But that’s just how it goes under Captain Woods, who is proving relentless in his quest to take down his International counterpart in Ernie Els. The two bring a wealth of Presidents Cup history to this year’s event, having famously dueled into the darkness in the 17-17 tie back in 2003.

“Ernie has a good team. Don’t forget, they have their home soil. It’s an away game for us. It’s a home game for them,” Woods said. “More importantly, the crowds will be an influence, and as we know from being in Australia, they will show some serious support for the Aussies that are on the team and all the other guys who are representing the international colors, and they will not be cheering as loudly for us and that suits us.

“Every other sport, the best thing about going over into their arena is silencing the crowd, and my boys are extremely competitive, they are fiery and I see them playing well in that type of environment. They love it.”

The mental gears have already begun turning for Woods as he attempts to comprise a game plan. Pairings debate started in earnest as soon as the top eight were named, with everything from temperatures and start times to the best putters and chippers considered. 

“Now it’s time for me and the vice captains to put our heads together and get our groupings together and try and figure out who is going to be in what team,” Woods said, “and who is going to be ahead of each one and how they are going to work it with alternate-shot, fourball, what golf balls are they using, personalities, odds, evens, certain doglegs they are going be to feeling more comfortable on, who has more comfort hitting a little burner on certain holes. 

“All that goes into it. Now the detail work of playing golf is going to start to come to fruition.”

Part of that detail is how Woods opts to set his own playing schedule. Players must participate in a minimum of two matches, and the captain could feasibly play just once prior to Sunday singles. 

That should benefit the 43-year-old as he balances the workload of both captain and player. He said he has discussed with both players and assistants about whom he might pair himself with. He did not divulge particular names.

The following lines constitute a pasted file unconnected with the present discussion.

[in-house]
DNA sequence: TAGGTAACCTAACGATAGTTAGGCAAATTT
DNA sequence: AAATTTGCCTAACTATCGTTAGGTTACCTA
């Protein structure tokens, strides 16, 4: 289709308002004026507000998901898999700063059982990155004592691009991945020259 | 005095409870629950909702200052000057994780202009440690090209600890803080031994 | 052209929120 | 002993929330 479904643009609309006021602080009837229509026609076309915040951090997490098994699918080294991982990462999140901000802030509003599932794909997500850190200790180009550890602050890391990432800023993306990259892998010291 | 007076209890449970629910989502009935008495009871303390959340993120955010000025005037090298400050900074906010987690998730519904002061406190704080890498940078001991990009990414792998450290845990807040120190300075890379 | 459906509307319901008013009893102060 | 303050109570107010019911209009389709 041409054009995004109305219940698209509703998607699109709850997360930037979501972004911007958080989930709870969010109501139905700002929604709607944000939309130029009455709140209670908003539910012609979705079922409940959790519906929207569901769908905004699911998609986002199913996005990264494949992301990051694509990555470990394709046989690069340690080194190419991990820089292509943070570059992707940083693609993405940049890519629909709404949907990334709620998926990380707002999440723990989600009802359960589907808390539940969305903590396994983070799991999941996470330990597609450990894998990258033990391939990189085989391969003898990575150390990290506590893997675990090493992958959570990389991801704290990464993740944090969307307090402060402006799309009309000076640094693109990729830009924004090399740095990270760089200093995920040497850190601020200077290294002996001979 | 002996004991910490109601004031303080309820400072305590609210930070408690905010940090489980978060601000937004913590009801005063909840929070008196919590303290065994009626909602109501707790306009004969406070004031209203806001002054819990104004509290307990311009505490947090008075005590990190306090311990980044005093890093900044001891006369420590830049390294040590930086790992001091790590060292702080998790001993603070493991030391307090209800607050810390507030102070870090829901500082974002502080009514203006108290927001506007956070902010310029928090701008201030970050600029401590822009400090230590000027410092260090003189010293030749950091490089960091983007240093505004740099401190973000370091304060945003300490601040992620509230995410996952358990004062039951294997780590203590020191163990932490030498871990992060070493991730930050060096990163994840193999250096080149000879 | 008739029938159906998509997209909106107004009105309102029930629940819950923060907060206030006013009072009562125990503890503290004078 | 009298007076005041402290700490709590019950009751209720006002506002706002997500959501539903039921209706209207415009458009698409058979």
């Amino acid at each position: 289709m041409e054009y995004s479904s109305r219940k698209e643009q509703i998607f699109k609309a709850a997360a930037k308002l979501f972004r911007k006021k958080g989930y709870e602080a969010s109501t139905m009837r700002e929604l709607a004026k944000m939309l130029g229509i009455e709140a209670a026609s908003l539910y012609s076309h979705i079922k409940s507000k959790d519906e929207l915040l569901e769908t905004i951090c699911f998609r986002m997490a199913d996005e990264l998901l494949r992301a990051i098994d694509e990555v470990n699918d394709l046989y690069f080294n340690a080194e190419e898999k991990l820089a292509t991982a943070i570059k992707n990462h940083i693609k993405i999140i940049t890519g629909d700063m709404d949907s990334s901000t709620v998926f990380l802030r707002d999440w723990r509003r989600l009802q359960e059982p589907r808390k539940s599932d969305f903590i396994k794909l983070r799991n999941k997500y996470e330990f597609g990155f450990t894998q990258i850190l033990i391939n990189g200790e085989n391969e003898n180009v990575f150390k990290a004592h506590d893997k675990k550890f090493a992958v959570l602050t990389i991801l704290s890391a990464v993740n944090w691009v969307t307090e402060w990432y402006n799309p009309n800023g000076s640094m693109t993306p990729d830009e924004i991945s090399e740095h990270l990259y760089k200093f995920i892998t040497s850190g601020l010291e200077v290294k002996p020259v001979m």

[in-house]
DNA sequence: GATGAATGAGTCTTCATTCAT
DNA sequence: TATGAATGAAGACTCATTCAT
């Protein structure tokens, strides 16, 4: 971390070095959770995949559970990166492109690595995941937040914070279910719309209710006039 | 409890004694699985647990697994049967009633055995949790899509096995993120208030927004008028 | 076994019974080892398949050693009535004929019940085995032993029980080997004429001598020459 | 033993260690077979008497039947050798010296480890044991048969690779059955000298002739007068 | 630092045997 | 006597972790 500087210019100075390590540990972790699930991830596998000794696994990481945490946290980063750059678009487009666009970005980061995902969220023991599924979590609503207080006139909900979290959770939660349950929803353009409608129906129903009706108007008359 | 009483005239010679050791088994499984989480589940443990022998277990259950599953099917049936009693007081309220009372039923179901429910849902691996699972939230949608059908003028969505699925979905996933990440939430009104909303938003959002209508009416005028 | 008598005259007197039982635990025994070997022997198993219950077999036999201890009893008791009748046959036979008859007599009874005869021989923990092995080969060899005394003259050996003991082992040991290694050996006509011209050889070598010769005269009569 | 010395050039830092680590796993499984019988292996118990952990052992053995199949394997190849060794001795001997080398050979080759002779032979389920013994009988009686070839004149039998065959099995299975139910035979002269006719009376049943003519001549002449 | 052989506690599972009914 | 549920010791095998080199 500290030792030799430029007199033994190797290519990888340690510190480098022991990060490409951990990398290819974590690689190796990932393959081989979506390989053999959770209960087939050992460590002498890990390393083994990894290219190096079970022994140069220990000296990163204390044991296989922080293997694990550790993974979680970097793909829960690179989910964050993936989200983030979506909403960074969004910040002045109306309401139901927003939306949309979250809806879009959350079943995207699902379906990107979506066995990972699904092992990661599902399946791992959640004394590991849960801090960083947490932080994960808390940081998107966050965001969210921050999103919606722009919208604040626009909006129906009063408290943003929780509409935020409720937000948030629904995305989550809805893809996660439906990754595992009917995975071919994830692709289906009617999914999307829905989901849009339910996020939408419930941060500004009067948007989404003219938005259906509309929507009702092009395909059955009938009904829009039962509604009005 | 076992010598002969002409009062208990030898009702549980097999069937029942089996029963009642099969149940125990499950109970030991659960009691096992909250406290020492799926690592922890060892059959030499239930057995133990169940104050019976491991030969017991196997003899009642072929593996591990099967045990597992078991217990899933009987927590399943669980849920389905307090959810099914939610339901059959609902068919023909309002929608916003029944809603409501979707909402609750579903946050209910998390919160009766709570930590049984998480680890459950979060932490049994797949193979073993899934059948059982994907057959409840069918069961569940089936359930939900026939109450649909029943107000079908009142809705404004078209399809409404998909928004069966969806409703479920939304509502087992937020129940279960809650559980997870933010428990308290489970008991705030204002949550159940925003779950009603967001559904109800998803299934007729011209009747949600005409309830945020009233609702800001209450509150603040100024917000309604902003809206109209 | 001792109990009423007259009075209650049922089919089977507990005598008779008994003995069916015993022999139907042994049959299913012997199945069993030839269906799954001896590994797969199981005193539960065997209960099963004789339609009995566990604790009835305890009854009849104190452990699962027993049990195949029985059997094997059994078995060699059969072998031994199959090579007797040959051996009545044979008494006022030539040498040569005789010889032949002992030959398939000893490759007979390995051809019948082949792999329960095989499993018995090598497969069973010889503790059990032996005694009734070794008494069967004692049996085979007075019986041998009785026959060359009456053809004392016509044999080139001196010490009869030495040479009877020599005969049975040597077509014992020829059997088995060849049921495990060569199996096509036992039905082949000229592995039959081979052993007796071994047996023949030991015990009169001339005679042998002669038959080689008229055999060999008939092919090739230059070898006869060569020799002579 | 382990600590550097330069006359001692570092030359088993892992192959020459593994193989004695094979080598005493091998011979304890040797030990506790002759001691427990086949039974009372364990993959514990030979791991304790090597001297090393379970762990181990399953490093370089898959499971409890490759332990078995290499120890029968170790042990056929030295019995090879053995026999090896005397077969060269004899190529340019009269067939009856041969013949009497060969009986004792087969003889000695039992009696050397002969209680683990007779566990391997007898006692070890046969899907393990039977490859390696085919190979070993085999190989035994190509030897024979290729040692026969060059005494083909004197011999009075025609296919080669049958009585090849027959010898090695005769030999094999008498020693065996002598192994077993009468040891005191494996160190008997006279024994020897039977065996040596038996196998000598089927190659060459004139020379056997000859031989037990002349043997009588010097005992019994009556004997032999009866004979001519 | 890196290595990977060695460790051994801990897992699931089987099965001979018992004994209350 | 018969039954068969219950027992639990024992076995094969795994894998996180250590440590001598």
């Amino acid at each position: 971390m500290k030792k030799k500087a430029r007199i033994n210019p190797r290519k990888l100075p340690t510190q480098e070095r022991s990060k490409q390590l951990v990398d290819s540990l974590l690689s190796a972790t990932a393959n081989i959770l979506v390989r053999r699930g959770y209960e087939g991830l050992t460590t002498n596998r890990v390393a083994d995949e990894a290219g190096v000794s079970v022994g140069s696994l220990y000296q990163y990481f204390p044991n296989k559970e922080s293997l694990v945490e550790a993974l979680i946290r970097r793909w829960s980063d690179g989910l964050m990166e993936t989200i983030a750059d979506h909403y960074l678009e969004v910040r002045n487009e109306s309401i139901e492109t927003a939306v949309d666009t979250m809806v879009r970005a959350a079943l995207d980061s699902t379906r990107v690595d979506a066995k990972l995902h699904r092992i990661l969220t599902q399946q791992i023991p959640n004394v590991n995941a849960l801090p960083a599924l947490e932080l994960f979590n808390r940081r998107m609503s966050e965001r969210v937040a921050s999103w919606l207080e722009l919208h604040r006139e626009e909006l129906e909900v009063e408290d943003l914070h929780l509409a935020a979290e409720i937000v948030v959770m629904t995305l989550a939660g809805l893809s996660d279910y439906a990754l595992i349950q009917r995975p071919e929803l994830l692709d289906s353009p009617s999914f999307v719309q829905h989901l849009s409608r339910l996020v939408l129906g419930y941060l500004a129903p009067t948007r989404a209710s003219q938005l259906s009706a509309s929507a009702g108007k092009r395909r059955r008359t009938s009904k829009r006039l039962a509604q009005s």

He has partnered with four his 11 players in a team event before: Reed, DeChambeau, Kuchar and Johnson. Whoever plays with him will receive quite a boost to their odds, as Woods has an all-time record of 24-15-1 at the Presidents Cup and has clinched the win on three separate occasions.

“We need to figure out what is best, who is going to play the most, what sessions we’re going to play in, where we are the strongest,” Woods said. “Some players are stronger in certain sessions, and we need to figure that out.”

Though Woods appears reticent to share much of his strategy against the International Team, fans may have a better feel for his approach at Hero World Challenge, which falls the week before this year’s Presidents Cup. Woods, the tournament’s host, has control over the first-round pairings. A majority of his roster is expected to be in the field.

Regardless, expect Woods’ game plan to remain a mystery until play gets underway on Dec. 12. 

“They’ll want to get out and stretch their legs and look at the golf course,” Woods said. “Let them get a feel for it, and then as Wednesday comes along, we’ll get more finalized on what we need to do and who plays with who, and from there, it’s up to myself and my vice captains when we start pairing up players, and that’s the tough part about it.

“Sitting next to Fred when he gets all fired up doing that stuff, it’s one of the greatest experiences I’ve ever had. Fred is the best at it, and it’s going to be fun having him there running through it. I can’t wait to hear him.”

And if Couples has his way, Woods will play early and often. Just like he always predicted.